Legrand Employees Challenge Each Other to Save Energy

Employees of Legrand got into the competitive spirit in a company-wide Power Down Day held in November 2012, which resulted in a total energy intensity reduction for the day at nearly 25 percent.

Twenty-four Legrand sites and more than 2,500 employees across North America were part of the Power Down Day – a 24-hour concerted effort to save energy within and across facilities.

There was competition between the different sites with employees coming up with creative ways to best their colleagues. Energy saving examples included unplugging seldom used machines, changing personal computer sleep settings to two minutes, and holding a “brown bag” lunch day to avoid the use of refrigeration.

Besides the Power Down Day, Legrand has reduced its energy intensity by 20.2 percent over two years by making energy efficiency improvements via its involvement in the Better Buildings, Better Plants Challenge.

Legrand shares the resources it develops as it works to reduce energy intensity across its North America facilities. An 18-page Legrand, North America Energy Policy includes detailed energy saving policies and procedures – including a focus on facilities, submetering, IT guidelines, purchasing and transportation guidelines, as well as a detailed reference section. Many of the recommendations in this policy were used for Power Down Day planning and implementation.  Another resource, a Power Down Day Toolkit, provides background information and tools for other companies to develop and hold a 24-hour Power Down Day event.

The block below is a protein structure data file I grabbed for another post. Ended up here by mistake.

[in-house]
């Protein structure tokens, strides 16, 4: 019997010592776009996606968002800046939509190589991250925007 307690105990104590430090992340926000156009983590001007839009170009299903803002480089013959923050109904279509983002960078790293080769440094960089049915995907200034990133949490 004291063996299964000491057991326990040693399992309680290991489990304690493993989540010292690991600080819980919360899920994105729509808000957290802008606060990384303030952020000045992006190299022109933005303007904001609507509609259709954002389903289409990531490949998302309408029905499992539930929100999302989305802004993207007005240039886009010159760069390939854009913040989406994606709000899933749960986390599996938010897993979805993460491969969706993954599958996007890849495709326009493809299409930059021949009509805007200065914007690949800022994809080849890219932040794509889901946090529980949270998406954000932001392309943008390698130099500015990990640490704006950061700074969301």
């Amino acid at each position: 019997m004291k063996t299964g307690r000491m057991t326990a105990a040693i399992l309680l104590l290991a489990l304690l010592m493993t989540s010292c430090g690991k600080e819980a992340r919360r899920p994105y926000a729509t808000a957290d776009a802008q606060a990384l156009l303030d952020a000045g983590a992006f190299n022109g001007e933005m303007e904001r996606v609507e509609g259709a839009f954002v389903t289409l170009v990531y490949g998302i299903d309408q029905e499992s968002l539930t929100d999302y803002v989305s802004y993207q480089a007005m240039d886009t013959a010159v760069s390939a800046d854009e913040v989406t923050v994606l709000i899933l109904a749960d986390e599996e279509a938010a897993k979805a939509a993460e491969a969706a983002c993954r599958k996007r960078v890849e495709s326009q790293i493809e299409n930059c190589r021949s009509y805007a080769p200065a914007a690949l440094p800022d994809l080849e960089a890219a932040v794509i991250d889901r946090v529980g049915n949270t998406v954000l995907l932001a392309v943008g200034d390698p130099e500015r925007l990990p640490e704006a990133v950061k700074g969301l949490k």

In addition, Legrand offers a 16-page Energy Management Handbook and an Energy Project Evaluation Tool at no cost.

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2 thoughts on “Legrand Employees Challenge Each Other to Save Energy

  1. To reduce sleep time to 2 minutes is not a sound solution. The problem with waste in computer networks is about the long periods unattended machines are left ON. A normal 30 or even 45 minutes sleep timer can save lots in those cases: an abandoned PC will only waste 45 minutes of energy, not 12 hours until next day.
    I only do that for a living (not wasting energy in my PC but solving that 🙂 and I can tell you that almost 10% of computers in most networks are left on more than 8 to 10 hours a day, while used less than 30′ on average.


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